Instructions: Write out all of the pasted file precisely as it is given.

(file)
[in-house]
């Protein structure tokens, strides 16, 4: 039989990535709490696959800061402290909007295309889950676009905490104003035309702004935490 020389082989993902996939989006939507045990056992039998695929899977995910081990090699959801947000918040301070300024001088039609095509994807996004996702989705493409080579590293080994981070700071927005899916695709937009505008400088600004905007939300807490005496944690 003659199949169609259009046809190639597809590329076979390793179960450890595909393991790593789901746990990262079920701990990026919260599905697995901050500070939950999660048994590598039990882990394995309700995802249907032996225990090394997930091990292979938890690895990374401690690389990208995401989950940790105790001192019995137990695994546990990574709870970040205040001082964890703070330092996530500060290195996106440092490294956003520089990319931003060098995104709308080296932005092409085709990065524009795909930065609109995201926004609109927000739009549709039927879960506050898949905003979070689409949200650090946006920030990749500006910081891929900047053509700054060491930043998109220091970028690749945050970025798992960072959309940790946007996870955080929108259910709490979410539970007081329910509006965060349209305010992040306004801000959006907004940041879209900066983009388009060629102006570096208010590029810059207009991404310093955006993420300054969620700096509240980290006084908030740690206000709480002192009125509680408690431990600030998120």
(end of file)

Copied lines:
[in-house]
């Protein structure tokens, strides 16, 4: 039989990535709490696959800061402290909007295309889950676009905490104003035309702004935490 020389082989993902996939989006939507045990056992039998695929899977995910081990090699959801947000918040301070300024001088039609095509994807996004996702989705493409080579590293080994981070700071927005899916695709937009505008400088600004905007939300807490005496944690 003659199949169609259009046809190639597809590329076979390793179960450890595909393991790593789901746990990262079920701990990026919260599905697995901050500070939950999660048994590598039990882990394995309700995802249907032996225990090394997930091990292979938890690895990374401690690389990208995401989950940790105790001192019995137990695994546990990574709870970040205040001082964890703070330092996530500060290195996106440092490294956003520089990319931003060098995104709308080296932005092409085709990065524009795909930065609109995201926004609109927000739009549709039927879960506050898949905003979070689409949200650090946006920030990749500006910081891929900047053509700054060491930043998109220091970028690749945050970025798992960072959309940790946007996870955080929108259910709490979410539970007081329910509006965060349209305010992040306004801000959006907004940041879209900066983009388009060629102006570096208010590029810059207009991404310093955006993420300054969620700096509240980290006084908030740690206000709480002192009125509680408690431990600030998120």